• Cristee Cook

The Classics Theatre Project Masters Expressionism and Alienation in O'Neill's 'The Hairy Ape'

By Cristee Cook

North Texas audiences can experience one of Eugene O’Neill’s lesser-known works with The Classics Theatre Projects production of The Hairy Ape, now showing through Saturday, November 6.

The Hairy Ape by Eugene O’Neill was published in 1922 and is considered one of the prime achievements of Expressionism in live theatre. A great American Expressionist Playwright, O’Neill is best known for his award-winning plays Long Days Journey Into Night and The Iceman Cometh.

Adapted and Directed by TCTP’s Artistic Director Joey Folsom, The Hairy Ape embodies Expressionism right away. A simple set of metal scaffolding and a stark color palette of red, gray, and black creates a blank canvas upon which to tell the thought-provoking story. The Production Designers: Folsom, Luisa Torres, Rhonda Rose, and Scenic Painter Jim Finger, use the space creatively. The scaffolding comes apart in certain moments to create new locations and the use of a vividly painted backdrop transports the audience to a big city. The design is simple, but powerfully so.

Pictured: Drew Maggs, Louis Shopen, Jon Garrard, Jordan Pokladnik, Steven Prince, and Lloyd Harvey in THE HAIRY APE by Eugene O'Neill.

The night I saw the play, the actor playing Yank (Drew Maggs) was sick, and Folsom took over the role with script in hand. Despite this, the production was seamless and unified. Folsom delivered a passionate and focused performance. Yank is an angry, brutish character who is searching for meaning in a world designed for the rich. Rejection from his peers and a beautiful woman deepen Yank’s internal frustrations. Folsom renders Yank as determined and insatiable in his quest for answers to unanswerable questions.

The play is comprised of 8 scenes, several of which include music and singing, with an original score created and performed by Braden Socia and Petra Milano. The music underscores scenes and provides accompaniment and scene transitions. There were moments that the music was imposing in the small venue but given the story’s themes of repression and alienation - imposition works. Alienation, as a theatrical device, presents familiar things in an unfamiliar way so the audience empathizes not just with the drama of the storytelling, but so the audience can think more deeply about the themes. TCTP’s production successfully strips away many theatrical trappings and presents instead an actor-focused story.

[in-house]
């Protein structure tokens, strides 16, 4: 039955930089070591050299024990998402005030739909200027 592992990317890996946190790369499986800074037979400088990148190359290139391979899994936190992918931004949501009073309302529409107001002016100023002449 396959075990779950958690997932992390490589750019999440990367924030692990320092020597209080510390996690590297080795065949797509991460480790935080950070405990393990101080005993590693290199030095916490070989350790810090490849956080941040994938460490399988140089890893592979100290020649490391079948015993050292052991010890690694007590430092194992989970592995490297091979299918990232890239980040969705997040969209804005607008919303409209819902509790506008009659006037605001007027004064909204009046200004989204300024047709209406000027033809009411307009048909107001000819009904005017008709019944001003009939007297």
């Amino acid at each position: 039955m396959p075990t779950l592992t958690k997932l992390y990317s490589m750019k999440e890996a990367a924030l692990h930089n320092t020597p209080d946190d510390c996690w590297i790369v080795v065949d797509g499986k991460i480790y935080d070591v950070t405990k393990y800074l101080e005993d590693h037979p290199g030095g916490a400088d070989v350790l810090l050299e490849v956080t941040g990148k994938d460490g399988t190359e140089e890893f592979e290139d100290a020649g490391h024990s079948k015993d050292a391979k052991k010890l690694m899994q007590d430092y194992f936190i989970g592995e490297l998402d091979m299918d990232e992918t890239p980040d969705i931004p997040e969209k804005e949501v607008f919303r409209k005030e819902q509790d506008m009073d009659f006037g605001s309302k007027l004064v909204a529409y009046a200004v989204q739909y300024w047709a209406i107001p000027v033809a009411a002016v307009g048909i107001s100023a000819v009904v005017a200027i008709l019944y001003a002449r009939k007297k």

Jackie Kemp as Paddy

Primarily an ensemble, the cast is versatile and unified. Jackie Kemp stands out as Paddy, the old Irishman who reminisces on his younger life and sense of freedom. Devon Rose as Mildred is appropriately tone deaf as the rich heiress who rejects Yank. Her character highlights Yank’s class awareness. Janae Hatchett plays several roles that act as support characters in Yank’s ever deepening struggles and is a great example of the old theatrical adage: there are no small characters.

The Hairy Ape aligns with TCTP’s mission of highlighting how classic plays can offer timely, immediate relevance in a contemporary world, and this production succeeds in that mission. Every day we see headlines that focus on the haves and the have-nots; every day we see the underrepresented fighting to have their voices heard. The Hairy Ape is a snapshot of post-war life in 1920’s America, and the societal themes within are just as prevalent in 2021 America. The Hairy Ape will entertain you, and it will leave you contemplating your place in the world.


The Classics Theatre Project presents The Hairy Ape by Eugene O'Neill through Saturday, November 6, 2021. All performances are at The Core Theatre, 518 W. Arapaho RD.

Richardson, TX 75080. For tickets, visit theclassicstheatreproject.com, or at the door.

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